Left: the fluorescence image of Salmonella sample treated by heterostructured nanorods with antibodies. The intense green spots indicating positive identification were observed. Right: At the same location, under white light, there are also particles and aggregates that can be observed. The particles have two different appearances, i.e gray, thick elongated particles and blue, thin longer particles. From the location and orientation of the particles (left image), it may be concluded that these blue longer particles correspond to the florescence particles, i.e., they are nanorods, while the gray, thicker particles are Salmonella bacteria. (Image: Junxue Fu, University of Georgia)
Park explains that traditional microbiological techniques – such as ISO method 6579 – for detecting foodborne pathogens take up to five days to obtain a positive result, including pre-enrichment, selective enrichment and confirmation of colonies, which are time-consuming and labor-intensive. Another downside of culture methods is that they show poor sensitivity when there is only a low level of contamination in the samples.
A number of investigators have used the fluorescent-antibody (FA) technique for Salmonella detection. Although FA procedures offer considerable time savings, a large number of the pathogen needs to be present in samples in order to observe detectable fluorescent signals. This usually meant that enrichment culture techniques were required prior to immunofluorescence microscopy. Consequently, the FA procedure for Salmonella detection has not been in routine use.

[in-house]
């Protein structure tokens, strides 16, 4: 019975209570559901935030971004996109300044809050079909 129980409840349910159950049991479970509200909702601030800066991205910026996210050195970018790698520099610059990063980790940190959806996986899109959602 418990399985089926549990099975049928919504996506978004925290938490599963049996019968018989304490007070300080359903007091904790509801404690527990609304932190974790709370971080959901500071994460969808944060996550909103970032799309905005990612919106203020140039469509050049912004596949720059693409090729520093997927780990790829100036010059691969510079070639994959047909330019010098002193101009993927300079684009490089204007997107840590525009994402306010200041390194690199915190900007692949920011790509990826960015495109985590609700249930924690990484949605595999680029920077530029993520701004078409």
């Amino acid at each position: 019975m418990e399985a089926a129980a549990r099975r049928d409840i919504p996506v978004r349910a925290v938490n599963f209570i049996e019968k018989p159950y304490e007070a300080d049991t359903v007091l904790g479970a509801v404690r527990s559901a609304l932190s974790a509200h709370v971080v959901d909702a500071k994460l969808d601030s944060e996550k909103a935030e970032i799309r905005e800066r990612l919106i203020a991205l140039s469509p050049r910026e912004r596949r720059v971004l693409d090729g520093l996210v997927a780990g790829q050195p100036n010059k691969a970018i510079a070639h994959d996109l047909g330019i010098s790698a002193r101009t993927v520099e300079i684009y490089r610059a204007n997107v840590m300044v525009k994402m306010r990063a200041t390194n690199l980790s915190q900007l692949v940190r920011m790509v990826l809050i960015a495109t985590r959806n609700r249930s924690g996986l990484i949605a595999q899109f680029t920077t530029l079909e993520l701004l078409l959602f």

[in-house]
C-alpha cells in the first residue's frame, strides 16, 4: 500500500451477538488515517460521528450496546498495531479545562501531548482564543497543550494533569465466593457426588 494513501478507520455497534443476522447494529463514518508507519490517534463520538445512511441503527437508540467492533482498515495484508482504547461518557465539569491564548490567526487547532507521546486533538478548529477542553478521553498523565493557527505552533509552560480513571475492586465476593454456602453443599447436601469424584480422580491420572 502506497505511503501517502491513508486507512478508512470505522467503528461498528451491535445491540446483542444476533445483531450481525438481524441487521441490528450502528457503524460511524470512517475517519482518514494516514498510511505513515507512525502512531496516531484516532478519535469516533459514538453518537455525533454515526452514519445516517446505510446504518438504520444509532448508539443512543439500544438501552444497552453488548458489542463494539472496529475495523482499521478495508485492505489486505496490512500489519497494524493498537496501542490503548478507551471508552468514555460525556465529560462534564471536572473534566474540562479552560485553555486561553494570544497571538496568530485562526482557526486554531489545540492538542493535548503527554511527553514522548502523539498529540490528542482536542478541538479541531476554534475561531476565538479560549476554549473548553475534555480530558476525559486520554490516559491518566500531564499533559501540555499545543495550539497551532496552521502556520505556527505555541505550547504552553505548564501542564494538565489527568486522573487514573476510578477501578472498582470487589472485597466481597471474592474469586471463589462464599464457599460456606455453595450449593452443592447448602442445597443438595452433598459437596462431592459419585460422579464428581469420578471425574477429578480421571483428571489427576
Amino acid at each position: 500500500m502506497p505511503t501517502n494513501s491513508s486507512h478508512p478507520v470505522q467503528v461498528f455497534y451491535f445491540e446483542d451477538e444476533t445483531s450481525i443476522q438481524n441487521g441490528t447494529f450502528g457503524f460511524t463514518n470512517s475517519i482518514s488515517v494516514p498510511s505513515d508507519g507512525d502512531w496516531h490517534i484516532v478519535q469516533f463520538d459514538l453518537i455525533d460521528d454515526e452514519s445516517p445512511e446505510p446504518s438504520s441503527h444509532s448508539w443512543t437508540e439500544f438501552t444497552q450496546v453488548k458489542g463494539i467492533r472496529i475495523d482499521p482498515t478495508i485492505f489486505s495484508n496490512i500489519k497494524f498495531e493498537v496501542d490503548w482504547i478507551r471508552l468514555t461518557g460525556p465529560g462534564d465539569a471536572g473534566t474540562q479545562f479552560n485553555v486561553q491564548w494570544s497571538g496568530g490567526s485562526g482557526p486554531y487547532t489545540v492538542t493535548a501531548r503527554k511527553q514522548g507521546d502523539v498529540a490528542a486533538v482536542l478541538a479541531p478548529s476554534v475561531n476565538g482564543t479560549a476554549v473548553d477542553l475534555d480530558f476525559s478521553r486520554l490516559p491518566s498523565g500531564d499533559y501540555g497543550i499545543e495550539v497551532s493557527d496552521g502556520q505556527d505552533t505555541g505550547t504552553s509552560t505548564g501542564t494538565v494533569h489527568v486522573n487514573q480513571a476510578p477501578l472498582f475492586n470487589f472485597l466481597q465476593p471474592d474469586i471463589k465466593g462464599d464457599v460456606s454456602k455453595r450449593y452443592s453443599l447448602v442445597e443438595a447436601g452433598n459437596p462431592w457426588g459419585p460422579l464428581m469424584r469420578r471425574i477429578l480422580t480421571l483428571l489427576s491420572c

Zhao lists some of these nanotechnology enabled techniques: detections by luminescence using quantum dots; localized surface plasmon resonance of metallic nanoparticles; enhanced fluorescence; dye immobilized nanoparticles; or Raman reporter molecule immobilized metallic nanoparticles.
"All the nanostructures used for the biosensing applications have two characteristics" he says. "First, they contain certain recognition mechanisms specified to the analyte, for example, antibodies or enzymes. Second, they are able to generate a distinguishing signal from the analyte and this signal could be generated by the nanostructures themselves or produced by signaling molecules immobilized or contained in the nanostructures."
Junxue Fu, a graduate student in Zhao's group and the paper's first auhor, points out that for single component nanostructures, it can be difficult to immobilize the recognition molecules and signaling molecules simultaneously. Hetero-nanostructures provide a promising platform to solve this problem. Thus, different functional molecules can be immobilized to the different components of the hetero-nanostructure to enhance selectivity and specificity of detection.
In their experiment, Zhao, Park, Tripp and collaborators managed to capture a single Salmonella bacterium with the antibodies conjugated on the gold and detected by thousands of dye molecules immobilized on the silicon nanorods.
In principle, the protocol developed in this study could be used for detecting other foodborne pathogenic bacteria such as E.coli, Staphylococcus, Campylobacter and food toxins such as Ricin, Abrin, or Clostridium Botulinum if the proper antibody is selected for the conjugation with nanorod substrates. Additionally, the fluorescent detection dye can also be replaced by other types of dyes or potentially quantum dots that may allow for multiplex detection.
This novel nanobiosensor could have broad appeal to the food industry, food safety inspection agencies, government agencies overseeing food safety, and researchers focused on safety and biosecurity research.